Who pays closing costs?
Closing costs may be paid by the buyer, the seller, or shared. It is common practice for sellers to pay some, or all, of the closing costs, but it is not required. With the help of your real estate agent, you can negotiate any closing costs and seller concessions into your offer.
Under the VA rules, the seller can pay for up to 4% of the total loan amount in ‘concessions’. As defined by the VA these concessions are “anything of value added to the transaction by the builder or seller for which the buyer pays nothing additional and which the seller is not customarily expected or required to pay or provide.” Items subject to the 4% rule include the buyer’s VA funding fee, prepayment of property taxes and insurance, gifts such as a TV, extra discount points, or payment of the buyer’s credit balances. So in addition to customary closing costs associated with the loan, you can negotiate with the seller to pay up to 4% of the loan in seller concessions.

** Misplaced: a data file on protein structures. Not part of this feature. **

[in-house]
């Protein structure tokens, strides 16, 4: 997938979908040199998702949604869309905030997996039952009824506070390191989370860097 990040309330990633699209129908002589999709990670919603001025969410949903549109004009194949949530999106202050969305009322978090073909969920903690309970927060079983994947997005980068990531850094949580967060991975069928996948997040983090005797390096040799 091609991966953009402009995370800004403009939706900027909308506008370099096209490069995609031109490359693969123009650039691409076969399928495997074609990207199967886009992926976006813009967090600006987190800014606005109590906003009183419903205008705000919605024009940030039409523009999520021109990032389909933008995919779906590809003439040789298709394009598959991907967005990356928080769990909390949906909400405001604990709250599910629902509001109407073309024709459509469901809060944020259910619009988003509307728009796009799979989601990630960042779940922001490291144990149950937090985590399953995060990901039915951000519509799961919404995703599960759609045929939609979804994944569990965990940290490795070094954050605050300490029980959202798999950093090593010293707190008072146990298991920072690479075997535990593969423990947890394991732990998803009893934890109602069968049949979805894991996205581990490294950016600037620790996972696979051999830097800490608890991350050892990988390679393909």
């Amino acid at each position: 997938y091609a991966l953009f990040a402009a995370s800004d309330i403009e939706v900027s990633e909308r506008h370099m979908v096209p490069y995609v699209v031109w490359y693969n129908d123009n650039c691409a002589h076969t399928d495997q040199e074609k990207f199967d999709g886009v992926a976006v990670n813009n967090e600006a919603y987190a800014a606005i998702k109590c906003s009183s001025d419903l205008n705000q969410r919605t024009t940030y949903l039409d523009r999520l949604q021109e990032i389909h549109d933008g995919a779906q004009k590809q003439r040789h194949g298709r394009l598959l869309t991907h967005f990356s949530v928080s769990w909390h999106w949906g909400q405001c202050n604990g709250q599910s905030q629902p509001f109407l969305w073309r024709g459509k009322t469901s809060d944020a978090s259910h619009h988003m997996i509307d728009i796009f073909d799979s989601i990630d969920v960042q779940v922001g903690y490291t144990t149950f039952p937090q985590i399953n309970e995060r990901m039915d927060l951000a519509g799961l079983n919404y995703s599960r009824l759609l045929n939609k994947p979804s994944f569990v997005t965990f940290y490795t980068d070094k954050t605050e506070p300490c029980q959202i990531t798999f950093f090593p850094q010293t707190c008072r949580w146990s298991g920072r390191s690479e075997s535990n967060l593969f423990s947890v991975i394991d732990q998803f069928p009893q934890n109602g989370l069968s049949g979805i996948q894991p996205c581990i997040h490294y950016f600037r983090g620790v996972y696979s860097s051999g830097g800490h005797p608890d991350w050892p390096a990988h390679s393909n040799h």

Closing costs must be paid at the time of closing. The VA funding fee is the only closing cost that is allowed to be financed into the loan amount.
Though this is not a comprehensive list of closing costs, it does give you an idea of the types of expenses you might face when purchasing a home. The good news is that your lender is required to provide a Good Faith Estimate of charges you will likely occur at closing. Closing costs are a normal part of every home buying experience when financing a home.